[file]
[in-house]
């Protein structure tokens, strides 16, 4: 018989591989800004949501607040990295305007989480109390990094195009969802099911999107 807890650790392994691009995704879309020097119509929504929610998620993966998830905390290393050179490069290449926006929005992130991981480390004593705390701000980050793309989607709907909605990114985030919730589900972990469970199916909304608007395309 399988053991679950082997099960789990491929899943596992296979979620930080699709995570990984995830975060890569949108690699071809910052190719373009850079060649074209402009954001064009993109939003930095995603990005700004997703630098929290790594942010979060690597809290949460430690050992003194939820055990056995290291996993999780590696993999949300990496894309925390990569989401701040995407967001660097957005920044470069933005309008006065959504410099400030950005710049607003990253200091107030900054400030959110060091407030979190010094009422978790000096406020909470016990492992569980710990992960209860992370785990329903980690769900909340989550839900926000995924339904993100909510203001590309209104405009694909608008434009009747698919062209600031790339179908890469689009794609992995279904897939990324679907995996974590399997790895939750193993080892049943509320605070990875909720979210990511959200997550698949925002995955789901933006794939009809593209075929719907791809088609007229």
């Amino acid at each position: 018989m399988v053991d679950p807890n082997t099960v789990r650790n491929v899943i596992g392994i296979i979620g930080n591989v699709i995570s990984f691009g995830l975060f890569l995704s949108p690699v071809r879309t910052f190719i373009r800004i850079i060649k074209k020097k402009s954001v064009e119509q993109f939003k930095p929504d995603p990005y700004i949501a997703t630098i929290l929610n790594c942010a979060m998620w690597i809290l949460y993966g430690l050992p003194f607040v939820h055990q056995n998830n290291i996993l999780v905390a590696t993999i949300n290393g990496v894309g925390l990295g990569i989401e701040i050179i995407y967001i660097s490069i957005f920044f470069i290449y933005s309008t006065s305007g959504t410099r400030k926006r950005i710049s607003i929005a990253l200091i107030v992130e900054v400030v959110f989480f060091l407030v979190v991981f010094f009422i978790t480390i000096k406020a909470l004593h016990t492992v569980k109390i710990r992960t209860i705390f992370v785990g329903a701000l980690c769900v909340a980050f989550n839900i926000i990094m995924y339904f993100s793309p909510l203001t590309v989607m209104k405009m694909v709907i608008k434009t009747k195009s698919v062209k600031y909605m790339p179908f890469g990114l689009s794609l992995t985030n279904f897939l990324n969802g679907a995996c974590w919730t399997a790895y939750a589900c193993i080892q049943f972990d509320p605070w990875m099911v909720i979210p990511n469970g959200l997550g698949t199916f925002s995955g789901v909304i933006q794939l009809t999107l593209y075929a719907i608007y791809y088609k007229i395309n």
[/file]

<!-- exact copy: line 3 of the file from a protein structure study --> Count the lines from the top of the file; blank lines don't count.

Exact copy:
């Amino acid at each position: 018989m399988v053991d679950p807890n082997t099960v789990r650790n491929v899943i596992g392994i296979i979620g930080n591989v699709i995570s990984f691009g995830l975060f890569l995704s949108p690699v071809r879309t910052f190719i373009r800004i850079i060649k074209k020097k402009s954001v064009e119509q993109f939003k930095p929504d995603p990005y700004i949501a997703t630098i929290l929610n790594c942010a979060m998620w690597i809290l949460y993966g430690l050992p003194f607040v939820h055990q056995n998830n290291i996993l999780v905390a590696t993999i949300n290393g990496v894309g925390l990295g990569i989401e701040i050179i995407y967001i660097s490069i957005f920044f470069i290449y933005s309008t006065s305007g959504t410099r400030k926006r950005i710049s607003i929005a990253l200091i107030v992130e900054v400030v959110f989480f060091l407030v979190v991981f010094f009422i978790t480390i000096k406020a909470l004593h016990t492992v569980k109390i710990r992960t209860i705390f992370v785990g329903a701000l980690c769900v909340a980050f989550n839900i926000i990094m995924y339904f993100s793309p909510l203001t590309v989607m209104k405009m694909v709907i608008k434009t009747k195009s698919v062209k600031y909605m790339p179908f890469g990114l689009s794609l992995t985030n279904f897939l990324n969802g679907a995996c974590w919730t399997a790895y939750a589900c193993i080892q049943f972990d509320p605070w990875m099911v909720i979210p990511n469970g959200l997550g698949t199916f925002s995955g789901v909304i933006q794939l009809t999107l593209y075929a719907i608007y791809y088609k007229i395309n």